4. Pick a car (or 2), buy it and work on it. Choose one that has a good following and a good community behind it, then find a forum that has these people and make it your home. I spent years reading thirdgen.org, which is strictly 3rd generation F-body (camaro/firebird) cars and has a ton of guys who can take apart that entire car bolt by bolt and put it back together in a week. Just make sure whatever forum you pick, it is not full of kids that discuss which spray paint and coffee can for exhaust makes their Civic go faster. Those type of sites actually scare away knowledgeable people that you would want to talk to.
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The best method I have found is talking to the guys who know. As DXM says, a good community forum can get you a long way, but there is really no substitute for sitting chatting to a genuine expert over a beer or two - and most (particularly the self-taught amateurs who have already been through the same process, or the older, retired engineers who want to pass their knowledge on before it gets lost) that I have come across will be all to happy to talk to a 'newbie' providing you are clearly keen, and show that you've done your homework and can ask sensible reasoned questions.

I am assuming from what you've written that you're already familiar with the basic principles of the 2- and 4-stroke I/C engines, if not Wikipedia has some good introductory articles (In fact, I would recommend reading them anyway, if only to follow the links to some of the more interesting, esoteric engine designs. I defy any technically competent person to watch the animation of the Napier Deltic engine and not be impressed...)

On the subject of books, it's a difficult call, as there are hundreds of them out there (and they're probably different between the UK and US). I'll agree that the older ones are often the best, but won't cover the more modern subjects - but then, IMHO, there is no point trying to understand (say) modern fuel management systems until you know what the engine is doing with that fuel.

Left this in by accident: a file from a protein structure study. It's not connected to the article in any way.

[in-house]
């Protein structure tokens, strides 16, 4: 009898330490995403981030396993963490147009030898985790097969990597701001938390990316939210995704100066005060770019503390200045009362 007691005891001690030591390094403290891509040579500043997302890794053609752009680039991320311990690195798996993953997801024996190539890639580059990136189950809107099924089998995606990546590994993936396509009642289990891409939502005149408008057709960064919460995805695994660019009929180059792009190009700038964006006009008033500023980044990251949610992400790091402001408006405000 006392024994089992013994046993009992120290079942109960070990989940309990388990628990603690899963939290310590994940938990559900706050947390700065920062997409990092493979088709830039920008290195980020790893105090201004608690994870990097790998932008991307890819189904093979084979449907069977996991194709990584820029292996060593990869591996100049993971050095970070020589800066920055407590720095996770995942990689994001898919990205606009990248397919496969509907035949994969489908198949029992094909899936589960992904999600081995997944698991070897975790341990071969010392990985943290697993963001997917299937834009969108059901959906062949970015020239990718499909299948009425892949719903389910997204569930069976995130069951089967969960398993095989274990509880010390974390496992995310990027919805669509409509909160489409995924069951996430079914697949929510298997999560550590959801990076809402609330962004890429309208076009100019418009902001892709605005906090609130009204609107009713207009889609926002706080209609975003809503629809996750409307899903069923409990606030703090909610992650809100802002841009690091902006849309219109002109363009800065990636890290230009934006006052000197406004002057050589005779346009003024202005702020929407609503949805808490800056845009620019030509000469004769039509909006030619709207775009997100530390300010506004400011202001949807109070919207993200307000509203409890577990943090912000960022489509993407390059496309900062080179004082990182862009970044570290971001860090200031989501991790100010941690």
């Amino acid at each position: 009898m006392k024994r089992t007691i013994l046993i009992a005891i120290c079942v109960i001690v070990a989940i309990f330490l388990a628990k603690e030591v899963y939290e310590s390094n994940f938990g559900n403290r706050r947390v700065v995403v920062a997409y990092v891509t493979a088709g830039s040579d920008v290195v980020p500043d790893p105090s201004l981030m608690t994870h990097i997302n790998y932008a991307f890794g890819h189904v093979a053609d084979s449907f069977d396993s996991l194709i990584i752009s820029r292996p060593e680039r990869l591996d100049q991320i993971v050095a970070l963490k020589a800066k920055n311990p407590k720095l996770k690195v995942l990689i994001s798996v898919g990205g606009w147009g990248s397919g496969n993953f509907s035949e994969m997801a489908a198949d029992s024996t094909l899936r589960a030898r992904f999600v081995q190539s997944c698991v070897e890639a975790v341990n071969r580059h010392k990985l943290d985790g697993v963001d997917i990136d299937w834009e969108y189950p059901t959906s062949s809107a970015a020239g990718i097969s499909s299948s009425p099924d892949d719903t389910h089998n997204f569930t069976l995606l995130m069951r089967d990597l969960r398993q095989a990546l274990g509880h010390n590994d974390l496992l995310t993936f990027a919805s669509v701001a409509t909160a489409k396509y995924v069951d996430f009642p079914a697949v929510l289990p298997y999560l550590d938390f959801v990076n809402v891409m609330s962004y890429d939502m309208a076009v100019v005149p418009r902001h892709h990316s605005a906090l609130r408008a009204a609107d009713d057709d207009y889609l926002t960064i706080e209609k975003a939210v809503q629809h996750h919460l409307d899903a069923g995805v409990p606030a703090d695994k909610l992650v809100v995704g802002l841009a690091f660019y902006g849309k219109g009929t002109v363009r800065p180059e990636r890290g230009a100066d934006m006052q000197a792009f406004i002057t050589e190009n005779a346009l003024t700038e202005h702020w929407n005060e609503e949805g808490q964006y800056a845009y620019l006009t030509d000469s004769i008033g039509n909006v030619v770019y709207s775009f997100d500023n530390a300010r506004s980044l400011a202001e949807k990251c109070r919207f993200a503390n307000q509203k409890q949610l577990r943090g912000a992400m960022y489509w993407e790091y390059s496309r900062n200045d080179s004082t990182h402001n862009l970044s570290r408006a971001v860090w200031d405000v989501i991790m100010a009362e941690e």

I would also suggest looking at more than just the engine in isolation. That is just one part of the car, and I believe that you can get a much better understanding of what the engine needs to do if you're also familiar at least the basics of how the car steers. handles and stops, how the power is transmitted to the wheels, etc.

Learning through experience helps too - having a carburettor in bits on the bench in front of you and being able to handle the parts and see how they all go together makes far more sense (to me at least) than just looking at a photo in a book - It is worth buying cheap, secondhand copies of the workshop manuals for whatever cars you are interested in so you can keep one in your work area and not worry about getting it oily.

Hope that gives you some food for thought - I'm no expert on tuning, but I've got a pretty good understanding of how the engine works in the first place, and it's all self-taught using the tricks above, and those listed in DXM's answer

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With the advent of electronics into cars and engine controls the Good Old Days of souping them up has gone. Vehicle manufacturers cover millions of miles and thousands of hours of testing to turn out that shiny new motor you see in the showroom window. You would need to spend tens of thousands of pounds on equipment such as dynometers and computers to even make a dent in improving them and then you have got public liability.Allan-UK